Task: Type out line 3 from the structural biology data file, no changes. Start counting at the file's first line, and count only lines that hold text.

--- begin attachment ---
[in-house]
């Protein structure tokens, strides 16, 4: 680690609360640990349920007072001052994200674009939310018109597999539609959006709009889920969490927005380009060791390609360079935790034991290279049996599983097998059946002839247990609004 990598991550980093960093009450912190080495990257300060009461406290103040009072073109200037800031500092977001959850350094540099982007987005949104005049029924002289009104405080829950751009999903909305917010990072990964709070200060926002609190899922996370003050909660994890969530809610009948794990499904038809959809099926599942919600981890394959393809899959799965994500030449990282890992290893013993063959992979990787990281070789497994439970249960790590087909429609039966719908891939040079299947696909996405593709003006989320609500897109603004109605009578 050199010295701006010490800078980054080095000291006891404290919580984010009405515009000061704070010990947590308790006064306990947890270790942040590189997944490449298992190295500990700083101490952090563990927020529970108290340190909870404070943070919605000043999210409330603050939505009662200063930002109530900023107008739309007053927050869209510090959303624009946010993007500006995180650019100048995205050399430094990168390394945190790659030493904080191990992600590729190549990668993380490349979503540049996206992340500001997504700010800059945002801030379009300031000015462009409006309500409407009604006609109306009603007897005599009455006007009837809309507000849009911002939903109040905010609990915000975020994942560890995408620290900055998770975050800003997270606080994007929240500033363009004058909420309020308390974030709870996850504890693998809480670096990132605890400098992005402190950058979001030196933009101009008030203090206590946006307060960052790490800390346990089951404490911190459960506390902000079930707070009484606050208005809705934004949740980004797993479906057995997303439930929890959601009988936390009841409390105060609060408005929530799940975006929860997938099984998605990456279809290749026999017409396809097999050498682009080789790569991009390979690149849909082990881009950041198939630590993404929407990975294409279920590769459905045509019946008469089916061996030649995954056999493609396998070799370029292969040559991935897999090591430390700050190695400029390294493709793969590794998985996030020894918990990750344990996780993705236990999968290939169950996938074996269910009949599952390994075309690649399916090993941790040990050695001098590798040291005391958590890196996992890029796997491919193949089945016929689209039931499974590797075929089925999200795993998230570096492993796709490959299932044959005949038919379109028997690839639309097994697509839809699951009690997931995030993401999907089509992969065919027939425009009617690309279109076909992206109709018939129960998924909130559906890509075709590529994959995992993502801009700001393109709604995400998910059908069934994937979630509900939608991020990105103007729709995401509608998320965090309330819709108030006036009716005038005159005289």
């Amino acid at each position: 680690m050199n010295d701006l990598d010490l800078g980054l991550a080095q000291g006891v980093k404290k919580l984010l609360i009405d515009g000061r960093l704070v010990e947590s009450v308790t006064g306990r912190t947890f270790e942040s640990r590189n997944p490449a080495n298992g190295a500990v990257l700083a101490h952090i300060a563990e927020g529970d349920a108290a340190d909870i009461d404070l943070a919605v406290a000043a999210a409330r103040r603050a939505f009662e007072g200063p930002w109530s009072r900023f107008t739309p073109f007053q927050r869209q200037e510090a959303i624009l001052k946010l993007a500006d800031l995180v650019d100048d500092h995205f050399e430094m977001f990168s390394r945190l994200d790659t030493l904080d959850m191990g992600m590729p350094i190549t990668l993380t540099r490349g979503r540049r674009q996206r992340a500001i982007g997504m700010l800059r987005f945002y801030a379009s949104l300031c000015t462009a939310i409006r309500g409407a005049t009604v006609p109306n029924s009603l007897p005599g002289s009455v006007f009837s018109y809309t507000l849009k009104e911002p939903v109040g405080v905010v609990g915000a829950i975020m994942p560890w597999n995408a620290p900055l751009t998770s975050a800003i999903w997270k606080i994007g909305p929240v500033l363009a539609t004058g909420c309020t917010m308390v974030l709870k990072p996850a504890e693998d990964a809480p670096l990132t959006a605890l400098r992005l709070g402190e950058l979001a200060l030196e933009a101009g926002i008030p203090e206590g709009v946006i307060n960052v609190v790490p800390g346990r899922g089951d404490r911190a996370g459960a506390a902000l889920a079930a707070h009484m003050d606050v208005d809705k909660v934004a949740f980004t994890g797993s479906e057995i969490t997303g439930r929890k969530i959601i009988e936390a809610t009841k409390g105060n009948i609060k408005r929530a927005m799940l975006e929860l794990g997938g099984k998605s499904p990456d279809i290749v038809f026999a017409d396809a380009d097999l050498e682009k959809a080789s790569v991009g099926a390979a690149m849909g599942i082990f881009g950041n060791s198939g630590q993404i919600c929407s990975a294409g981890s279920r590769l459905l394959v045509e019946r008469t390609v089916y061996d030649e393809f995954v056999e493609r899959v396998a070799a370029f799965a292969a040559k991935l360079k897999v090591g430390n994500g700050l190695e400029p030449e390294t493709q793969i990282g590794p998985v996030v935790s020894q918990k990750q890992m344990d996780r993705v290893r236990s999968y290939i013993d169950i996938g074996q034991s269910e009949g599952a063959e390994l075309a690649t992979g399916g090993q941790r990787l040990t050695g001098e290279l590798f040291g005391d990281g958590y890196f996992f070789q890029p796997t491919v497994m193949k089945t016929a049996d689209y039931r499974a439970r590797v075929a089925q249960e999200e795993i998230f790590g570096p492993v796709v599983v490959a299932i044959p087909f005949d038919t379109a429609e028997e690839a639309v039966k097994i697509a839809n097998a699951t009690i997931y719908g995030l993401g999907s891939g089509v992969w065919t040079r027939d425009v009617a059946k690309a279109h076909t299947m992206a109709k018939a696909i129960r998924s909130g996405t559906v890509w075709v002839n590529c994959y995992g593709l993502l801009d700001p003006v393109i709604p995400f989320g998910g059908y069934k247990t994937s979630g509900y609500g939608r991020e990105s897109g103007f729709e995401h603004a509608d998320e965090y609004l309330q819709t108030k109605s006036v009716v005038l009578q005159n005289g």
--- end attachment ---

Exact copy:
């Amino acid at each position: 680690m050199n010295d701006l990598d010490l800078g980054l991550a080095q000291g006891v980093k404290k919580l984010l609360i009405d515009g000061r960093l704070v010990e947590s009450v308790t006064g306990r912190t947890f270790e942040s640990r590189n997944p490449a080495n298992g190295a500990v990257l700083a101490h952090i300060a563990e927020g529970d349920a108290a340190d909870i009461d404070l943070a919605v406290a000043a999210a409330r103040r603050a939505f009662e007072g200063p930002w109530s009072r900023f107008t739309p073109f007053q927050r869209q200037e510090a959303i624009l001052k946010l993007a500006d800031l995180v650019d100048d500092h995205f050399e430094m977001f990168s390394r945190l994200d790659t030493l904080d959850m191990g992600m590729p350094i190549t990668l993380t540099r490349g979503r540049r674009q996206r992340a500001i982007g997504m700010l800059r987005f945002y801030a379009s949104l300031c000015t462009a939310i409006r309500g409407a005049t009604v006609p109306n029924s009603l007897p005599g002289s009455v006007f009837s018109y809309t507000l849009k009104e911002p939903v109040g405080v905010v609990g915000a829950i975020m994942p560890w597999n995408a620290p900055l751009t998770s975050a800003i999903w997270k606080i994007g909305p929240v500033l363009a539609t004058g909420c309020t917010m308390v974030l709870k990072p996850a504890e693998d990964a809480p670096l990132t959006a605890l400098r992005l709070g402190e950058l979001a200060l030196e933009a101009g926002i008030p203090e206590g709009v946006i307060n960052v609190v790490p800390g346990r899922g089951d404490r911190a996370g459960a506390a902000l889920a079930a707070h009484m003050d606050v208005d809705k909660v934004a949740f980004t994890g797993s479906e057995i969490t997303g439930r929890k969530i959601i009988e936390a809610t009841k409390g105060n009948i609060k408005r929530a927005m799940l975006e929860l794990g997938g099984k998605s499904p990456d279809i290749v038809f026999a017409d396809a380009d097999l050498e682009k959809a080789s790569v991009g099926a390979a690149m849909g599942i082990f881009g950041n060791s198939g630590q993404i919600c929407s990975a294409g981890s279920r590769l459905l394959v045509e019946r008469t390609v089916y061996d030649e393809f995954v056999e493609r899959v396998a070799a370029f799965a292969a040559k991935l360079k897999v090591g430390n994500g700050l190695e400029p030449e390294t493709q793969i990282g590794p998985v996030v935790s020894q918990k990750q890992m344990d996780r993705v290893r236990s999968y290939i013993d169950i996938g074996q034991s269910e009949g599952a063959e390994l075309a690649t992979g399916g090993q941790r990787l040990t050695g001098e290279l590798f040291g005391d990281g958590y890196f996992f070789q890029p796997t491919v497994m193949k089945t016929a049996d689209y039931r499974a439970r590797v075929a089925q249960e999200e795993i998230f790590g570096p492993v796709v599983v490959a299932i044959p087909f005949d038919t379109a429609e028997e690839a639309v039966k097994i697509a839809n097998a699951t009690i997931y719908g995030l993401g999907s891939g089509v992969w065919t040079r027939d425009v009617a059946k690309a279109h076909t299947m992206a109709k018939a696909i129960r998924s909130g996405t559906v890509w075709v002839n590529c994959y995992g593709l993502l801009d700001p003006v393109i709604p995400f989320g998910g059908y069934k247990t994937s979630g509900y609500g939608r991020e990105s897109g103007f729709e995401h603004a509608d998320e965090y609004l309330q819709t108030k109605s006036v009716v005038l009578q005159n005289g």